MCC Features Rex Heinke Recap of SCOTUS 2013 Term

A presentation by Akin Gump Supreme Court and appellate co-head Rex Heinke and UCLA law professor Adam Winkler has been published by The Metropolitan Corporate Counsel as “SCOTUS: A Recap Of The October 2013 Term.”

The presentation, originally a CLE seminar offered at the firm’s Downtown Los Angeles office, covers the Supreme Court’s 2013 Term and the highlights from the decisions made.

Among the topics covered by Heinke during the presentation:

  • Crunching the numbers: “66 percent of the judgments were unanimous, which is the highest since the end of the Second World War. There were only 10 cases that were decided on a 5-4 basis, that’s 10 out of 70 cases…[Also,]the Justices are continuing a very clear pattern: if a case was decided 5-4, you tell me how Justice Kennedy voted and I’ll tell you who won—because he was in the majority on every one of the 5-4 decisions.”
  • Halliburton Corp. v. Erica P. John Fund Inc.: “The Court’s Halliburton opinion has something for everybody. For plaintiffs, the presumption [of reliance based on an efficient securities market] still exists, albeit a rebuttable presumption but it still exists in securities class actions. For defendants, the presumption is still there, but the good news is that it can be attacked at the class certification stage...Halliburton is one of several cases in which the Court this last term was confronted with an attack on a prior decision and found a way to get the case decided without overruling the prior decision.”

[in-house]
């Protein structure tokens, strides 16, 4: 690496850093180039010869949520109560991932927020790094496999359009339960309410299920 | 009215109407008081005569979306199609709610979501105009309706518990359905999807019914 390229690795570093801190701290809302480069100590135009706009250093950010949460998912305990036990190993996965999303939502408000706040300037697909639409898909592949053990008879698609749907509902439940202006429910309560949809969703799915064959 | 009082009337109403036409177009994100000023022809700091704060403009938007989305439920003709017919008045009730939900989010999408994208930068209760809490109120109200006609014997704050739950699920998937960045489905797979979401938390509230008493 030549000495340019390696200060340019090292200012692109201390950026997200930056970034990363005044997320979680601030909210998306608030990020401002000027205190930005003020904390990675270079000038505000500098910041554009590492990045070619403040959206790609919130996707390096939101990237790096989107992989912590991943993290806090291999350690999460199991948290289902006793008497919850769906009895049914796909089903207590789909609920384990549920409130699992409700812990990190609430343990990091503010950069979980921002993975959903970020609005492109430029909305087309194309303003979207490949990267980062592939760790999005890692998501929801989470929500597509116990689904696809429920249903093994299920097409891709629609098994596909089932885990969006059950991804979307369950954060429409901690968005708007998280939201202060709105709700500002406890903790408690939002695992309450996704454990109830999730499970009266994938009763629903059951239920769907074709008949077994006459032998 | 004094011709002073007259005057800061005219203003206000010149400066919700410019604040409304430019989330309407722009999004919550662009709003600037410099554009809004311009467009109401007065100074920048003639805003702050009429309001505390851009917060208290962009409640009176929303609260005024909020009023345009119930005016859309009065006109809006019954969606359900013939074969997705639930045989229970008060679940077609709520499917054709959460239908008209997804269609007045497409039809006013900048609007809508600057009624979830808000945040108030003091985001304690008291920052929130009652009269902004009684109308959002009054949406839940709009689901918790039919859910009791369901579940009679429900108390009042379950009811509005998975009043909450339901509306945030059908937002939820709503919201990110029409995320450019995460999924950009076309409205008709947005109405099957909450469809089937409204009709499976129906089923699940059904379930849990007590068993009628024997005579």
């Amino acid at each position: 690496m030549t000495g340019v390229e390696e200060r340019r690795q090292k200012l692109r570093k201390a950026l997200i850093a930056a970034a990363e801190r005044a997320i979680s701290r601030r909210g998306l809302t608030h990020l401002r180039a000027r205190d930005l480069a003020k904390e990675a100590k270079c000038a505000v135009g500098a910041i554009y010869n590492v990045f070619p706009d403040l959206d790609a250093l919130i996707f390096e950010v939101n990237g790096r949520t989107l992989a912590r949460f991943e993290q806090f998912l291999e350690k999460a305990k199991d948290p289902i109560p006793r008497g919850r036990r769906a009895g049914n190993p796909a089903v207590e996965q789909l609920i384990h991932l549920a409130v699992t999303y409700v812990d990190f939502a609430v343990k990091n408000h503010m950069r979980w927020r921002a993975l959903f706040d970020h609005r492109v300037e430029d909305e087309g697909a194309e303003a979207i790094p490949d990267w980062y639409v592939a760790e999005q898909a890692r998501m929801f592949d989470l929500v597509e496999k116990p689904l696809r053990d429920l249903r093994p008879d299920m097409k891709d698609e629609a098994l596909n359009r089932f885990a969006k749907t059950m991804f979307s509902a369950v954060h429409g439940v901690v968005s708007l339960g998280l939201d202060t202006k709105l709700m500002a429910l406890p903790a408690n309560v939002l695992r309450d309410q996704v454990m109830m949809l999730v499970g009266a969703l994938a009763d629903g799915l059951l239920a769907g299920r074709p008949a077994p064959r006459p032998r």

• Atlantic Marine Construction Co. v. U.S. District Court: “The lesson in this case is: If you have a forum-selection clause in your contract, the Court is going to enforce it and enforce it vigorously, so don’t allow such a clause unless you’re willing to live with it.”
  • American Broadcasting Companies, Inc. v. Aereo, Inc.: “Aereo’s real defense was that its performance was not done publicly because Aereo used only a single antenna devoted to a particular subscriber. Rejecting that argument, the Court said that, viewed in terms of Congress’s regulatory objectives, the fact that Aereo transmits using a slightly different method than is used by the cable TV system doesn’t make any difference for copyright purposes; therefore, this was not only a performance but a public performance under the Copyright Act.”

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